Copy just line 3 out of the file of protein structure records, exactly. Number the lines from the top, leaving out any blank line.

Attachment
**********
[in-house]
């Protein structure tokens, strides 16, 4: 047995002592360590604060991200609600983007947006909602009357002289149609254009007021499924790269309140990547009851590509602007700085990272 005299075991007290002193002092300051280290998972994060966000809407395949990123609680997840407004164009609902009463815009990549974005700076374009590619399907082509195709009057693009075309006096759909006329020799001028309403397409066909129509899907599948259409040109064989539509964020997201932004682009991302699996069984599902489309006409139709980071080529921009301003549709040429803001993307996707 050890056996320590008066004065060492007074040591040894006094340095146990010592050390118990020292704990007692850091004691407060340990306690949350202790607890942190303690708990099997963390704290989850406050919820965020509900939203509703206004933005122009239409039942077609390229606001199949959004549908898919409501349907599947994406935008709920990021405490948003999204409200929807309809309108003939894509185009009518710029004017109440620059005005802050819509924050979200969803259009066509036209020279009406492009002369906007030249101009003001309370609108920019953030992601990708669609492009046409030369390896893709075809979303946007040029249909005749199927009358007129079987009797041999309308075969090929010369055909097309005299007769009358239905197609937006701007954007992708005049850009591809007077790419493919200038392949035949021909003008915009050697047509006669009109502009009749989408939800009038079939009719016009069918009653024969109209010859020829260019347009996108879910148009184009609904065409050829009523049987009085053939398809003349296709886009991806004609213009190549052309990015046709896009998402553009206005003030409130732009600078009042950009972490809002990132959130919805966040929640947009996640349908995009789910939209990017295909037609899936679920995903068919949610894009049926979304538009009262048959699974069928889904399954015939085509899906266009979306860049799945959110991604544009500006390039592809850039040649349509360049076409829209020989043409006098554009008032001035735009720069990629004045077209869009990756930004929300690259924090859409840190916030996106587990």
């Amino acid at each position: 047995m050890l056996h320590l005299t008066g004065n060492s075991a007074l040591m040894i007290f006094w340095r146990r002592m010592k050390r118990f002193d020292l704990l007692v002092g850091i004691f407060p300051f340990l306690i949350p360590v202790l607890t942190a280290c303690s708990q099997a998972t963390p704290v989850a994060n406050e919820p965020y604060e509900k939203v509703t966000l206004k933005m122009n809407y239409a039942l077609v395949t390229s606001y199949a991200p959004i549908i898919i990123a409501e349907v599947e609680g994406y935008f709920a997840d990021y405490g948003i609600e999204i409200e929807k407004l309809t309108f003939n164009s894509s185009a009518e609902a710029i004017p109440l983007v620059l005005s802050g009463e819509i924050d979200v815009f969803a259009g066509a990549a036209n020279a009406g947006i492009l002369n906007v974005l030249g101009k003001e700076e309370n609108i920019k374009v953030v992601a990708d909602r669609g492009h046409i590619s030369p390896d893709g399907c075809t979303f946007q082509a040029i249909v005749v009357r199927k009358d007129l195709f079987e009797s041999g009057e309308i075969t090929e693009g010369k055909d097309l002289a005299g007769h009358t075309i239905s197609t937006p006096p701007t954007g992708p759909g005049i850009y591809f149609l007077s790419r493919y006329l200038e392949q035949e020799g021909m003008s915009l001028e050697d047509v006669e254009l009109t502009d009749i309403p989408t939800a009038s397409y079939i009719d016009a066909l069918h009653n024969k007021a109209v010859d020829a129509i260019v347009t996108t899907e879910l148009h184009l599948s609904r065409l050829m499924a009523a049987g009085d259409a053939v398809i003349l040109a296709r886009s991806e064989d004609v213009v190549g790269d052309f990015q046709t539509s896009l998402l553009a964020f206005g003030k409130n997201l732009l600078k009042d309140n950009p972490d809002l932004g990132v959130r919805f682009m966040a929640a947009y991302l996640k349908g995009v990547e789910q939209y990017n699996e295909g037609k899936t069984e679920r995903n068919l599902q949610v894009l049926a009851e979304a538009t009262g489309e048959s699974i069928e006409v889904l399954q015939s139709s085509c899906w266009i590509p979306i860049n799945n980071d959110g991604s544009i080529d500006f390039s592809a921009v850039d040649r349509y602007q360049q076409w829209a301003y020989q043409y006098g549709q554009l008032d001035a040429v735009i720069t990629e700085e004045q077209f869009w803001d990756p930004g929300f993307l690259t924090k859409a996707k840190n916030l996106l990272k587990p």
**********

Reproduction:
């Amino acid at each position: 047995m050890l056996h320590l005299t008066g004065n060492s075991a007074l040591m040894i007290f006094w340095r146990r002592m010592k050390r118990f002193d020292l704990l007692v002092g850091i004691f407060p300051f340990l306690i949350p360590v202790l607890t942190a280290c303690s708990q099997a998972t963390p704290v989850a994060n406050e919820p965020y604060e509900k939203v509703t966000l206004k933005m122009n809407y239409a039942l077609v395949t390229s606001y199949a991200p959004i549908i898919i990123a409501e349907v599947e609680g994406y935008f709920a997840d990021y405490g948003i609600e999204i409200e929807k407004l309809t309108f003939n164009s894509s185009a009518e609902a710029i004017p109440l983007v620059l005005s802050g009463e819509i924050d979200v815009f969803a259009g066509a990549a036209n020279a009406g947006i492009l002369n906007v974005l030249g101009k003001e700076e309370n609108i920019k374009v953030v992601a990708d909602r669609g492009h046409i590619s030369p390896d893709g399907c075809t979303f946007q082509a040029i249909v005749v009357r199927k009358d007129l195709f079987e009797s041999g009057e309308i075969t090929e693009g010369k055909d097309l002289a005299g007769h009358t075309i239905s197609t937006p006096p701007t954007g992708p759909g005049i850009y591809f149609l007077s790419r493919y006329l200038e392949q035949e020799g021909m003008s915009l001028e050697d047509v006669e254009l009109t502009d009749i309403p989408t939800a009038s397409y079939i009719d016009a066909l069918h009653n024969k007021a109209v010859d020829a129509i260019v347009t996108t899907e879910l148009h184009l599948s609904r065409l050829m499924a009523a049987g009085d259409a053939v398809i003349l040109a296709r886009s991806e064989d004609v213009v190549g790269d052309f990015q046709t539509s896009l998402l553009a964020f206005g003030k409130n997201l732009l600078k009042d309140n950009p972490d809002l932004g990132v959130r919805f682009m966040a929640a947009y991302l996640k349908g995009v990547e789910q939209y990017n699996e295909g037609k899936t069984e679920r995903n068919l599902q949610v894009l049926a009851e979304a538009t009262g489309e048959s699974i069928e006409v889904l399954q015939s139709s085509c899906w266009i590509p979306i860049n799945n980071d959110g991604s544009i080529d500006f390039s592809a921009v850039d040649r349509y602007q360049q076409w829209a301003y020989q043409y006098g549709q554009l008032d001035a040429v735009i720069t990629e700085e004045q077209f869009w803001d990756p930004g929300f993307l690259t924090k859409a996707k840190n916030l996106l990272k587990p």